At least five employees at Minneapolis agency Periscope walked out today in objection to the actions of parent company Quad.
The walkout was created to protest two issues: alleged interference by its parent company in Periscope’s social media communications about the Black Lives Matter movement and staffer concerns that Quad was releasing deceptive data about its employee diversity.
Quad, a Wisconsin-based printing company, acquired the formerly independent Periscope in 2018. Reached by Adweek today, the company said it is addressing the employee concerns, and after initially taking what it described as “appropriate time for assessment,” has allowed the agency to post about Black Lives Matter.
But Periscope chief strategy officer Nathan Young is among the agency employees refusing to return to work until they believe Quad has taken tangible steps to address diversity at the agency. Specifically, Young said, the participants in the walkout are demanding that Quad:
• Make diversity and inclusion training mandatory for all levels of leadership and management.
• Stop interfering with Periscope’s “editorial independence” in terms of content it releases online and elsewhere.
• Release full, accurate diversity data for Periscope.
Young recently co-founded 600 & Rising, a nonprofit dedicated to the advocacy and advancement of Black talent in advertising following the publication of an open letter to industry leadership signed by over 600 Black ad professionals that called for meaningful action to address systemic racism in advertising.
Young told Adweek that the original issue with Quad emerged when the company prevented Periscope from using the phrase “Black Lives Matter” in social media posts in the wake of Minneapolis resident George Floyd’s killing by a police officer on May 25. Young said he drafted a statement in response to Floyd’s killing but that the response was held up for a week and watered down, with Quad forcing Periscope to remove the phrase “Black Lives Matter.”
Young said he attempted to explain the importance of including Black Lives Matter to Quad CEO Joel Quadracci. But Young alleged Quadracci refused to budge on the issue, citing a personal objection to the phrase, which he associated with attempts to defund the police, according to Young’s description of the conversation.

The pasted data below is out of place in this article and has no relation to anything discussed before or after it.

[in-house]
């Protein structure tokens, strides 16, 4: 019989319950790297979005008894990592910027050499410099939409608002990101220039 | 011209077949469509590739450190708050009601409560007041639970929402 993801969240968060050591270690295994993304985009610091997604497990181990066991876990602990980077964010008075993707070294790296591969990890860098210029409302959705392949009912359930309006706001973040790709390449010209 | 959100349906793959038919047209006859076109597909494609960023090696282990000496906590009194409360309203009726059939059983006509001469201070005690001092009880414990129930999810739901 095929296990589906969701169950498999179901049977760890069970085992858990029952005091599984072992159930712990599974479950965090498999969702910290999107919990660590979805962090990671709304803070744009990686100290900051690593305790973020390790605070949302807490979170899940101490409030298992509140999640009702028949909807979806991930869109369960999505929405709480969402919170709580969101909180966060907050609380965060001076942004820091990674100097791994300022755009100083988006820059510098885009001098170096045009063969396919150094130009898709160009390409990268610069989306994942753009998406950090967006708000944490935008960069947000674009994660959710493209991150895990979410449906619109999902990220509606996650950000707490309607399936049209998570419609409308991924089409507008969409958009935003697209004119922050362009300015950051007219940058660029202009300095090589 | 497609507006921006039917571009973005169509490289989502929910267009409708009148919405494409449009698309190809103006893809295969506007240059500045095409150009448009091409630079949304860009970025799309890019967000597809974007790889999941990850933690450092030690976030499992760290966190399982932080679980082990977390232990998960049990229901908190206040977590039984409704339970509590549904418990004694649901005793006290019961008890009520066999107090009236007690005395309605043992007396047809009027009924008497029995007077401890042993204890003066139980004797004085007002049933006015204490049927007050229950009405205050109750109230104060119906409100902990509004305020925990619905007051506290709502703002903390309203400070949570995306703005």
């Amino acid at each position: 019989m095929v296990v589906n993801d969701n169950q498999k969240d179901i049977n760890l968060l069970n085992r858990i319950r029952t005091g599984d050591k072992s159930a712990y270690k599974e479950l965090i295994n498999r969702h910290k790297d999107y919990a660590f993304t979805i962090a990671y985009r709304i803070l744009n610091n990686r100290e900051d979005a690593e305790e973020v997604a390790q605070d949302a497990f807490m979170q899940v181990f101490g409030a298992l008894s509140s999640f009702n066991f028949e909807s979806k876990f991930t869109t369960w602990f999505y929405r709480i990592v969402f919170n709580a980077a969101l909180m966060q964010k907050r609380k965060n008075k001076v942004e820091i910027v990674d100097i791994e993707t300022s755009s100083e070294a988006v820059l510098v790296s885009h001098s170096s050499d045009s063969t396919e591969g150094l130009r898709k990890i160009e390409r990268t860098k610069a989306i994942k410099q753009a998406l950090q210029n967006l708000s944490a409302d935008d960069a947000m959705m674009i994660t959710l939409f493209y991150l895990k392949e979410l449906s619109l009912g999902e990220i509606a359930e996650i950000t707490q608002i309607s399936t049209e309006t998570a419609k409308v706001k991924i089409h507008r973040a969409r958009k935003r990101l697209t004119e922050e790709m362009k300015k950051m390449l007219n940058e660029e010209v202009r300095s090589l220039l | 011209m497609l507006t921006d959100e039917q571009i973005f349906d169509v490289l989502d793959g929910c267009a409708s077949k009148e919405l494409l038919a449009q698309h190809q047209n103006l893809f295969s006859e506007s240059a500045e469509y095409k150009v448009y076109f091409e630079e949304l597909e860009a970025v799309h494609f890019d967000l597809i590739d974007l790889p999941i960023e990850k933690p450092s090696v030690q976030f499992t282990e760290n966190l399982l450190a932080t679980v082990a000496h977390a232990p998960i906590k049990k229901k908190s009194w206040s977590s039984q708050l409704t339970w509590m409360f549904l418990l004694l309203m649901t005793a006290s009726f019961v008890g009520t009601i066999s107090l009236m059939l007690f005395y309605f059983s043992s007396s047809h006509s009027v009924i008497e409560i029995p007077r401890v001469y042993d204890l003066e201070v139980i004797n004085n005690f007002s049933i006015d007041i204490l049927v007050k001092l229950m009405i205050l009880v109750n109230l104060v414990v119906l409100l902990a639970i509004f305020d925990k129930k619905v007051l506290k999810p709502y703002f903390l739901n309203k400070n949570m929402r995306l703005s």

Quad evp Eric Ashworth told Adweek that the company’s early resistance to include “Black Lives Matter” in the agency’s statements on the Floyd killing was due to Quad leadership wanting to take time in understanding the issues involved before connecting Periscope publicly with the movement.
“There was a desire at Quad to better understand what [Black Lives Matter] stands for, [and] aligning behind it was something Quad took seriously and wanted to make sure the appropriate time for assessment was given,” said Ashworth. “We’ve always been in support of the term ‘Black Lives Matter.’ The activities of what does that stand for as a social movement is what we were trying to get an understanding of.”
“We will [now] be using the hasthtag #BlackLivesMatter,” he added. “We appreciate what it stands for as a movement and as a phrase.”
Following the publication of this story, Young Tweeted that Ashworth personally directed him to delete the phrase “Black Lives Matter” from a Periscope statement and provided an image of an email from Ashworth informing him and other recipients at Periscope that “until Defund The Police efforts get better defined, we cannot support Black Lives Matter publicly via Periscope in any form.”
Walkout participants say Periscope is not at fault
Young stressed that Periscope had been supportive of employees’ attempts to address systemic racism and moved toward more progressive diversity and inclusion goals.
“Periscope leadership is not to blame here,” he said, calling agency leaders “committed and enthusiastic” about these efforts.